“Given the array of symptoms a vitamin B12 deficiency can cause, the condition can be overlooked or confused with something else.

“Vitamin B12 deficiency symptoms may include weakness, fatigue, strange sensations, numbness, or tingling in the hands, legs, or feet.

“A standard multivitamin delivers 6 micrograms, more than enough to cover the average body’s daily need.

“If you are over age 50, the Institute of Medicine recommends that you get extra B12 from a supplement, since you may not be able to absorb enough of the vitamin through foods.”

You could also be at risk of a vitamin B12 deficiency if you develop a swollen, or inflamed tongue, or difficulty walking.

Most people should be able to get enough vitamin B12 from their daily diet, said the NHS.

But, if you do decide to take vitamin B12 supplements, you should avoid taking more than 2mg a day, as it could be harmful.

Other than a vitamin B12 deficiency, your persistent tiredness could be caused by stress or anxiety.

Anaemia, an underactive thyroid and sleep apnoea could also lead to feeling tired all of the time.

If you’ve been feeling tired for more than four weeks, it’s a good idea to speak to a doctor, said the NHS.

Making sure you get enough sleep could help to prevent you from feeling sleepy the next day.

Most adults need between six and nine hours of sleep every night to perform at their best the next day.

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FDA proposes overhaul of dietary supplement industry – Healio

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The dietary supplement world is a murky place where you spend your money on a product that may or may not have any active ingredient in it, may not contain the promised dosage or concentration of the active ingredient, or it might include adulterants and contaminants.

I have read and written about many examples of this.

For example, some natural products for male enhancement, muscle building and weight loss that have been adulterated with unlabeled prescription drugs, including those banned by the FDA because they have been proven to be unsafe. In addition, the dietary supplement Kava had been considered safe for years before cases of liver toxicity suddenly started popping up, leading to worldwide restrictions and cautionary messages from the FDA. Kava didn’t suddenly become more dangerous; what likely occurred is that its growers started substituting a variety of the plant that grew faster to create greater yields, but the locals knew they should never use for medicinal purposes. 

The list goes on: some kratom products contain a far greater concentration of 7-hydroxymitrogynine than would occur naturally, leading to suspicion that it is enriched with a chemical that has stronger opioid effects and addiction potential; some cannabidiol products had only 12.5% of vaporization liquids, 25% of tinctures, and 45% of oils labelled correctly (plus or minus 10% of the labeled value). In most cases, these products contained far less cannabidiol than promised and some cannabidiol products contain enough THC to put the user in legal jeopardy of marijuana possession. Some dietary supplements have been shown to contain excessive amounts of cancer-causing polycyclic aromatic hydrocarbons and contaminants such as heavy metals and mold.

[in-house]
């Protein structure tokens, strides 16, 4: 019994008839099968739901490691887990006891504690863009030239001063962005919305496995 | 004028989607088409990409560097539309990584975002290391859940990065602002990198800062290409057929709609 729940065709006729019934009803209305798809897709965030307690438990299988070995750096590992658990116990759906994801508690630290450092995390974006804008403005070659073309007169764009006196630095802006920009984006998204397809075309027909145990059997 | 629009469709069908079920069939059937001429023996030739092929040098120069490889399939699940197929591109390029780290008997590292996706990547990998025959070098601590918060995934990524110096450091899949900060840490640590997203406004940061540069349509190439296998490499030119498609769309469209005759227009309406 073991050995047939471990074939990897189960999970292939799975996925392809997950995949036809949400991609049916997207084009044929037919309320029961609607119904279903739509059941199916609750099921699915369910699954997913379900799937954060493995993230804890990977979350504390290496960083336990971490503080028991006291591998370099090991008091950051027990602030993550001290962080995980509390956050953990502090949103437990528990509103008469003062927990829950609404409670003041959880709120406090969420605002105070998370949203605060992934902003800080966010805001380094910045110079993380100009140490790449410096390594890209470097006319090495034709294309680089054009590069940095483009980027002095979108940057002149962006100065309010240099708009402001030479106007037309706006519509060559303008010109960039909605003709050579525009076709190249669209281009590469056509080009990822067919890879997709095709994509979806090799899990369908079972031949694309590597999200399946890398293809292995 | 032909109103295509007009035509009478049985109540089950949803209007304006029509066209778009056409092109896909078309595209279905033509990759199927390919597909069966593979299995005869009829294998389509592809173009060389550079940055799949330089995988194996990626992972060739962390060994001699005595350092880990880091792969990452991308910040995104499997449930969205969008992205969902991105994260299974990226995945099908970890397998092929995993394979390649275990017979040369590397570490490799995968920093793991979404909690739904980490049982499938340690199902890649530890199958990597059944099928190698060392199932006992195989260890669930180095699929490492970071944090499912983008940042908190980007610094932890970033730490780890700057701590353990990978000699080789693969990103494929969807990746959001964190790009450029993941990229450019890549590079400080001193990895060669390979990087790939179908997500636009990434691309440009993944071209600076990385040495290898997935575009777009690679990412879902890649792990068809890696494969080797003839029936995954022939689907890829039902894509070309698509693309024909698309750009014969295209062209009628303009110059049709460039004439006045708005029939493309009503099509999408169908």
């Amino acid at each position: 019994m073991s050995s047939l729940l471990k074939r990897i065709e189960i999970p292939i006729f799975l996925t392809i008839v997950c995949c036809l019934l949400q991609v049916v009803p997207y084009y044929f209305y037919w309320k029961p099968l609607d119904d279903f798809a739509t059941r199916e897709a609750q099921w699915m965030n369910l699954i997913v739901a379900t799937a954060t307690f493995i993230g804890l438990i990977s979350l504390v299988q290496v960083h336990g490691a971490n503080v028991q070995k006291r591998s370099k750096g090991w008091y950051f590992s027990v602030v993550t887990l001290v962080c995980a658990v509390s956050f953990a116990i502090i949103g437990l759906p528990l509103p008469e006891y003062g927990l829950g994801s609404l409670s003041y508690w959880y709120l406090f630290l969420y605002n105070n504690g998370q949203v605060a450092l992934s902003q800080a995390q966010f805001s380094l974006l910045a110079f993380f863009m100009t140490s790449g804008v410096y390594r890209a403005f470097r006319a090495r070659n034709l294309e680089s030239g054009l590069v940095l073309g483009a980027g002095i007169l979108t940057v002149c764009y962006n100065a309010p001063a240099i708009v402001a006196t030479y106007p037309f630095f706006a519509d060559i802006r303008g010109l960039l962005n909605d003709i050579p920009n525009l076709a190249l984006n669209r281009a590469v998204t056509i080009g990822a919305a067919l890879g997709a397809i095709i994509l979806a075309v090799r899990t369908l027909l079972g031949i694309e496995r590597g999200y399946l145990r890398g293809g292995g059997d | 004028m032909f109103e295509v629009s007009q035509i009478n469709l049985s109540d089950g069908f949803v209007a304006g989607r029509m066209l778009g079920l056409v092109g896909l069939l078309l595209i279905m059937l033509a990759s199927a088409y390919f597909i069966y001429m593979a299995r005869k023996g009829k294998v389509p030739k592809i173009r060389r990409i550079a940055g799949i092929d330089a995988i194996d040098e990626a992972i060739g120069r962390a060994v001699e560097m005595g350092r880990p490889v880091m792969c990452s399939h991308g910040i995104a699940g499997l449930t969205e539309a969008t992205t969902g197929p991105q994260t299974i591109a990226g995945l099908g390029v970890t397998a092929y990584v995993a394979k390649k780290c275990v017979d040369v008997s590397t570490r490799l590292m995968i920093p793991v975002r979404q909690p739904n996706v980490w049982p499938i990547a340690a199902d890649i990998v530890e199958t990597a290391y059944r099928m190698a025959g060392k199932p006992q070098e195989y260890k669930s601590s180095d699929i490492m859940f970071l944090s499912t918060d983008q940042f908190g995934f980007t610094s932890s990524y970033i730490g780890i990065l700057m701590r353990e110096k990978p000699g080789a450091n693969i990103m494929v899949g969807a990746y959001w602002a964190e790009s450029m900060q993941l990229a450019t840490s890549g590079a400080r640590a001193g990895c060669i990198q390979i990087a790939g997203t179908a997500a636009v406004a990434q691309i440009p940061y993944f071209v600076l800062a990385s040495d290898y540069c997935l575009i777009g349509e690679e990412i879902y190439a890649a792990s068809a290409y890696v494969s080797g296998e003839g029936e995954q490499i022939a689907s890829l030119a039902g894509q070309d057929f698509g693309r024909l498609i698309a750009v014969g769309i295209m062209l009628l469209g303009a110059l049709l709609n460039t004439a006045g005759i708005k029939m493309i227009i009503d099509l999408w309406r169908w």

How many more debacles must occur where the public trust is shoved aside to make a quick buck before people turn their back on natural remedies? The FDA can take decisive action that can reduce misinformation, fraud, abuse and unintentional poor cultivation and manufacturing practices. This can enhance the safety of dietary supplements sold in the U.S. and actually sustain this marketplace over the long-term.

No dietary supplement should be touted to prevent or cure any disease. Using a mouse study, in vitro cell study, or case report to market a dietary supplement’s disease modifying effects is fraudulent and hurts the public’s trust.

The FDA already had guidance on good manufacturing practices, but following them is not compulsory before placing a dietary supplement product on the U.S. market. Manufacturing plants, including those overseas, need to be personally inspected by the FDA. We know from the generic drug market and now the debacle with angiotensin receptor blocker manufacturers that the FDA’s history of inspecting foreign manufacturers is poor. Furthermore, all products should be tested periodically by an outside lab certifying that the products are free from contamination and adulteration, while possessing the promised dosage of the active ingredient, before it is allowed to be sold and randomly checked periodically thereafter. This would protect consumers and put the onus on the final manufacturer to ensure the quality of the products they are receiving from other cultivators or manufacturers. All of the costs of this outside testing should be borne by the manufacturers plus a surcharge to pay for additional FDA inspectors overseas. The current system where an overwhelmed FDA tries to fit in oversight of dietary supplements has to change.

Commissioner Gottlieb’s most recent proposal is sound and would go a long way in ensuring dietary supplement safety, but the agency will need a marked increase in resources to bring it to reality.

References:

Alltucker K, Hafner J. USA Today. “Why do blood pressure medications keep getting recalled? Here’s what we do know.” Accessed Feb. 12, 2019.

Liva R. Integrative Medicine: A Clinican’s Journal. “Facing the problem of dietary-supplement heavy-metal contamination: How to take esponsible action.” Accessed Feb. 12, 2019.

Tournas VH. Journal of Food Safety. 2009;doi:10.1111.j.1745-4565.2009.00167

White CM. Am J Health Syst Pharm. 2018;doi:10.2146/ajhp161035.

White CM. J Clin Pharmacol. 2018;doi:10.1002/jcph.1263.

White CM. J Clin Pharmacol. 2019;doi:10.1002/jcph.1387.

White CM. The conversation. “Beware of natural supplements for sex gain and weight loss.” Accessed Feb. 12, 2019.


  • C. Michael White, PharmD, FCP, FCCP

  • department of pharmacy practice, University of Connecticut

Disclosures: White reports no relevant financial disclosures.